IT WAS ONE OF the cruelest and stupidest of the many thousands of cruel and stupid mistakes that made the Second World War into the global massacre Americans still insist on calling “the Good War.” On February 14, 1945 sixty-two B-17 Flying Fortresses assigned to the US Army Air Force’s 398th Bomb Group got lost on their way to the firebombing of Dresden and erroneously released their payloads over the Nazi-occupied Czech capital, Prague. At precisely 12:35 p.m., 152 tons of high explosives rained down on the central city and two suburbs, destroying around a hundred houses and many historical monuments. Another two hundred buildings were heavily damaged. Ironically, the destroyed monuments included one of Prague’s main synagogues. The raid killed 701 civilians and injured 1,184. 11,000 people were left homeless. No military or industrial targets of any kind…


February 14, 2010

Dresden says “nein” to neo-Nazis

A barricade burns in Dresden on February 13, 2010

SIXTY-FIVE YEARS AGO this weekend, in four raids from February 13 to 15, 1945, 1,300 British and American bombers dropped a total of 3,900 tons of high explosives and incendiary bombs on the Saxon capital Dresden. The city center and much of the surrounding residential areas, by now swollen with refugees fleeing the Soviet onslaught from the East, burned to ashes. While Nazi and, later, communist propagandists originally spoke of up to 350,000 deaths, more recent studies estimate that between 18,000 and 25,000 German civilians and foreign slave laborers met a gruesome death in the firestorm.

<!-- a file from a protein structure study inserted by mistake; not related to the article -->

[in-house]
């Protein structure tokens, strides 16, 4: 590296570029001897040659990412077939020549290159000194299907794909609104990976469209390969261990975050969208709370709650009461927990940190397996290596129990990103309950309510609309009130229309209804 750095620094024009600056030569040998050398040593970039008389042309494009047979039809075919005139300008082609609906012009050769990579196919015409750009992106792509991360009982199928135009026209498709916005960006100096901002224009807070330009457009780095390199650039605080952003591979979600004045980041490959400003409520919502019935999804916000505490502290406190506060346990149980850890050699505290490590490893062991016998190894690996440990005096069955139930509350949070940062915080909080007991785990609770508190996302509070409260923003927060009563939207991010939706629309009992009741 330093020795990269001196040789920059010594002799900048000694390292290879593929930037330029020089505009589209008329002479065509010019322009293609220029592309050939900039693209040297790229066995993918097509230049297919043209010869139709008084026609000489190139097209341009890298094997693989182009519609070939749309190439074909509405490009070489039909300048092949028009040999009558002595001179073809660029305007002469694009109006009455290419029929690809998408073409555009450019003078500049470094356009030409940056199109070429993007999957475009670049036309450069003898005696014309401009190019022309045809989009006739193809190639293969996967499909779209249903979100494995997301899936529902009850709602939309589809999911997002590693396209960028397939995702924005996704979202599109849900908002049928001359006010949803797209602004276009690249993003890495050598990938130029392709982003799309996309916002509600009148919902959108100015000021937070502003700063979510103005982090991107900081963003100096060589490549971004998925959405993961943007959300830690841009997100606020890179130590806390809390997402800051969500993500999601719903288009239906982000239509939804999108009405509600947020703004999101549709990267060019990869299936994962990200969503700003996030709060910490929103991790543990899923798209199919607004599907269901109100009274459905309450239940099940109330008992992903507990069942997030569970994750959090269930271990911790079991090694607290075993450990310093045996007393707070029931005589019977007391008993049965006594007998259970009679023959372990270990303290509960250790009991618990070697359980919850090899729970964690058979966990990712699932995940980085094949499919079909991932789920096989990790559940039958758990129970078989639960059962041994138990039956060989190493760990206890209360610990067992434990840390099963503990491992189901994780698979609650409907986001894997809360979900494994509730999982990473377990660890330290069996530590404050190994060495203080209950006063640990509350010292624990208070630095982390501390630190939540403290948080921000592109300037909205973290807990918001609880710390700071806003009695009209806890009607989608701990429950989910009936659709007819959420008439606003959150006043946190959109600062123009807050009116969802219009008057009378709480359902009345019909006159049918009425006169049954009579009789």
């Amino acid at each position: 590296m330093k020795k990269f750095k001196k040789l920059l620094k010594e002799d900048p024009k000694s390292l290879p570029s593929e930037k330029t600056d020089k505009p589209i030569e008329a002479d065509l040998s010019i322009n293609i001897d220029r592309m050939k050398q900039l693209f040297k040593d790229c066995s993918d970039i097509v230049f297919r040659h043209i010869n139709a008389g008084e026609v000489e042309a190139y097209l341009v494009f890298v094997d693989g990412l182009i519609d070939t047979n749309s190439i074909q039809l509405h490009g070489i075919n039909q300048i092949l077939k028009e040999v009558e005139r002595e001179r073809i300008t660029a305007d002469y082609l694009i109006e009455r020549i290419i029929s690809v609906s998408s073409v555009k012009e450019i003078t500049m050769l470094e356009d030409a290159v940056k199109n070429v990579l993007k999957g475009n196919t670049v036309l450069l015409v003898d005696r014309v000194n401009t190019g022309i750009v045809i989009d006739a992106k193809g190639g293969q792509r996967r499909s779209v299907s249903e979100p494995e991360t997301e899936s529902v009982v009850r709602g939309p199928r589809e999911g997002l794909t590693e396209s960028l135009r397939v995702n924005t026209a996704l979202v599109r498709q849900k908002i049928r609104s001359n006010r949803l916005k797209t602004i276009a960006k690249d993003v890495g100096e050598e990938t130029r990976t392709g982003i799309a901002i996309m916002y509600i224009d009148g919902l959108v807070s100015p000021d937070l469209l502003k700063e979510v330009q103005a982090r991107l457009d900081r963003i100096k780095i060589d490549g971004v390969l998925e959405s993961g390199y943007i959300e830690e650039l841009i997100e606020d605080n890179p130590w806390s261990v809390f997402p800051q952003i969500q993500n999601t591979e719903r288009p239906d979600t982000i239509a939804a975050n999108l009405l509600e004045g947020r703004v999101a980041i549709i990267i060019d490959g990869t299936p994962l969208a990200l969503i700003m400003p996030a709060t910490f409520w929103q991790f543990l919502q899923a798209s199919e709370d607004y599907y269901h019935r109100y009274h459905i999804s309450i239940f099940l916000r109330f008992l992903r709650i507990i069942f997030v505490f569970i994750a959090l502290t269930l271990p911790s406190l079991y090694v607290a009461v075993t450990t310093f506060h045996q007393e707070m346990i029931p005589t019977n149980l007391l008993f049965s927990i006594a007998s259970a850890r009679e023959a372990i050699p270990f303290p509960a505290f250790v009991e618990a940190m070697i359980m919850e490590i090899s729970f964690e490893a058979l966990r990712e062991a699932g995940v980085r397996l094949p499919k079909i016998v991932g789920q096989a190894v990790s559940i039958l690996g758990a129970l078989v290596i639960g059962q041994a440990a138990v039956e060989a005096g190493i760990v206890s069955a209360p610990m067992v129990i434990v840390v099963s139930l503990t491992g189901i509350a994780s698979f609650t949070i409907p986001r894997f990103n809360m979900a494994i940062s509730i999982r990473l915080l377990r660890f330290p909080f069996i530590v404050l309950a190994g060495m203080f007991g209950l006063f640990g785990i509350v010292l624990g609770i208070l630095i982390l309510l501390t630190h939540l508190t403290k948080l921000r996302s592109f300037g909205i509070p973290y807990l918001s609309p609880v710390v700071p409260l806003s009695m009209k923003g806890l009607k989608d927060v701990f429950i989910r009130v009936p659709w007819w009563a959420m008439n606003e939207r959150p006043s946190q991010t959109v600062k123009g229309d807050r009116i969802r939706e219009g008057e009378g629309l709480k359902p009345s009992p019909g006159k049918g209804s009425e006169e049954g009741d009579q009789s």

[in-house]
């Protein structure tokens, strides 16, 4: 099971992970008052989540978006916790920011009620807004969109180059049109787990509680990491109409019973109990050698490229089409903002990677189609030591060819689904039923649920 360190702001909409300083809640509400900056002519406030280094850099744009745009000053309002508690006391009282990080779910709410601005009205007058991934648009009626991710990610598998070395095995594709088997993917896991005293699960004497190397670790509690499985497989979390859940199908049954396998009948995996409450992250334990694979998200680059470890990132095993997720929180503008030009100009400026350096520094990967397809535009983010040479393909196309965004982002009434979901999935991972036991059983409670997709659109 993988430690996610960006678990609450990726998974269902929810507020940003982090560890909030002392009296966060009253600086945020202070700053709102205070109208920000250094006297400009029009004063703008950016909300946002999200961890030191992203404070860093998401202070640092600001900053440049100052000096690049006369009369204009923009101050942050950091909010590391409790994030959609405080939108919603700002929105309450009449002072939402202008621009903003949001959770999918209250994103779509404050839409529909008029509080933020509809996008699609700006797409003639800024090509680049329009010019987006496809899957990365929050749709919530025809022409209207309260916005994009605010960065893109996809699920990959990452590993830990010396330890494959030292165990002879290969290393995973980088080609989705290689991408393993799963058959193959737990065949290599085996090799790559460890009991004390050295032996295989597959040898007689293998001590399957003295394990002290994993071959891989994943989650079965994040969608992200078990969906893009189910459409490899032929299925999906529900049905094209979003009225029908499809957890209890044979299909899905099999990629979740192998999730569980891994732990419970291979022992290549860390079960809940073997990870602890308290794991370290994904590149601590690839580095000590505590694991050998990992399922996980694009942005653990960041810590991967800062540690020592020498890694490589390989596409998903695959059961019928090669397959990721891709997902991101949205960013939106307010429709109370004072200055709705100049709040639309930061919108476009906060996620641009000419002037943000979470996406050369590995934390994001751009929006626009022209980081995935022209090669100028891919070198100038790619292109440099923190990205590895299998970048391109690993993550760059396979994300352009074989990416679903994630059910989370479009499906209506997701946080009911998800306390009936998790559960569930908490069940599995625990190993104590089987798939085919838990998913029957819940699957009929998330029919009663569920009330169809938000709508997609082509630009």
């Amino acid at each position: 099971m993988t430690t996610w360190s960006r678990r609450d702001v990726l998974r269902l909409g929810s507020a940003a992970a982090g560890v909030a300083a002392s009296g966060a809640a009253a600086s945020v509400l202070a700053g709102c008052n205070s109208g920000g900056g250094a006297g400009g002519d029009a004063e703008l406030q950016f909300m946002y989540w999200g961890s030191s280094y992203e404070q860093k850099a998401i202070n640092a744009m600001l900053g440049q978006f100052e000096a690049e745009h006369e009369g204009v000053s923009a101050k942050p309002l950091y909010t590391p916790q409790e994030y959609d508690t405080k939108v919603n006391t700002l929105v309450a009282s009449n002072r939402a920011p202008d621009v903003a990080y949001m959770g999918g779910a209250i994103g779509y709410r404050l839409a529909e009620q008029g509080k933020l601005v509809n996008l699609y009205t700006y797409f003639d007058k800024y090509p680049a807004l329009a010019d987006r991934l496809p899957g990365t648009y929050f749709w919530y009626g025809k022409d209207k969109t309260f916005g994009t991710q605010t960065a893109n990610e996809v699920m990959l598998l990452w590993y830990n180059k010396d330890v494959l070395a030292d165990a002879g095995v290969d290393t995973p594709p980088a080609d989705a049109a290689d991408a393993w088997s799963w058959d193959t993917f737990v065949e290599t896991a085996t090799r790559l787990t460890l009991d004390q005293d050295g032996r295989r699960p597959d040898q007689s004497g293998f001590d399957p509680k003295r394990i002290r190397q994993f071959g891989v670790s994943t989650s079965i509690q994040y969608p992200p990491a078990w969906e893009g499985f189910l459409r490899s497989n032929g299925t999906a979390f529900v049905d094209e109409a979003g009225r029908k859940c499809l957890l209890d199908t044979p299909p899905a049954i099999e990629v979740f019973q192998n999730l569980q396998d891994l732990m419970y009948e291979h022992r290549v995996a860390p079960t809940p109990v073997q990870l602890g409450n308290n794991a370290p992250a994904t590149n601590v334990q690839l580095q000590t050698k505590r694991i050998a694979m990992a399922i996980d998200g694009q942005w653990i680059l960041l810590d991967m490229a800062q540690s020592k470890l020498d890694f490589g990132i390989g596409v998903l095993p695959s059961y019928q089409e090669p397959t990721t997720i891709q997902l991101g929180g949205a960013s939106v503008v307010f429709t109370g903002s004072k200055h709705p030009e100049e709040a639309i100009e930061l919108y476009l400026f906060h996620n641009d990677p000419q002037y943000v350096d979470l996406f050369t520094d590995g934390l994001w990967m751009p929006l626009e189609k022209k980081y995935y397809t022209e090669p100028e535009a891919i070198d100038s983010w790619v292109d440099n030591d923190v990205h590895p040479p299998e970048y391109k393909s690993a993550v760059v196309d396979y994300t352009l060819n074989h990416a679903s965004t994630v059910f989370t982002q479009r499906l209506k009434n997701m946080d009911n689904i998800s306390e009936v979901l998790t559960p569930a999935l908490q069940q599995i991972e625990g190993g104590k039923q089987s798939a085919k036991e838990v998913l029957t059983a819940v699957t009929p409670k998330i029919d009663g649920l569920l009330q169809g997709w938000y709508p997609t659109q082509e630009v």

As Kurt Vonnegut – who survived the bombing in a slaughterhouse cellar and later dug out corpses for the Germans – later wrote, “So it goes.”

No wonder, therefore, that Dresdeners have commemorated this event in various ways since the end of the war. The militant demonstrations against the murderous work of the “Anglo-American terror bombers,” a hallmark of the East German regime, have since given way to more conciliatory prayer services and calls for global peace. But ever since the fall of the Berlin Wall, German and international neo-Nazis have been flocking to Dresden…


September 29, 2009

Did Adolf Hitler survive the Bunker after all?

Were reports of Hitler’s death “greatly exaggerated”?
Cover of
Time Magazine, May 7, 1945

BACK WHEN I WAS growing up, Hitler sightings were a running joke, a semi-comical preview of the Elvis and Jacko sightings that haunt our tabloids today. I still have a vivid memory of one such story in the National Enquirer. The front page depicted a wrinkled, grizzled ex-Führer hiding out in Argentina. According to the Enquirer, Hitler had been the driving force behind the recent Falklands War and was now on the run yet again. This came just a couple of years after the appearance of The Boys from Brazil starring poor old Gregory Peck as Josef Mengele in the most thankless role he ever let himself get talked into playing. These sightings finally dried up around 1989, when Hitler passed the hundred mark, and I thought we were well rid of them. But now that new evidence has surfaced challenging the standard version of Hitler’s suicide in the Reich Chancellery Bunker in April of 1945, you would be well advised to fasten your seatbelt and prepare for a Hitler sighting renaissance.

A scoop to die for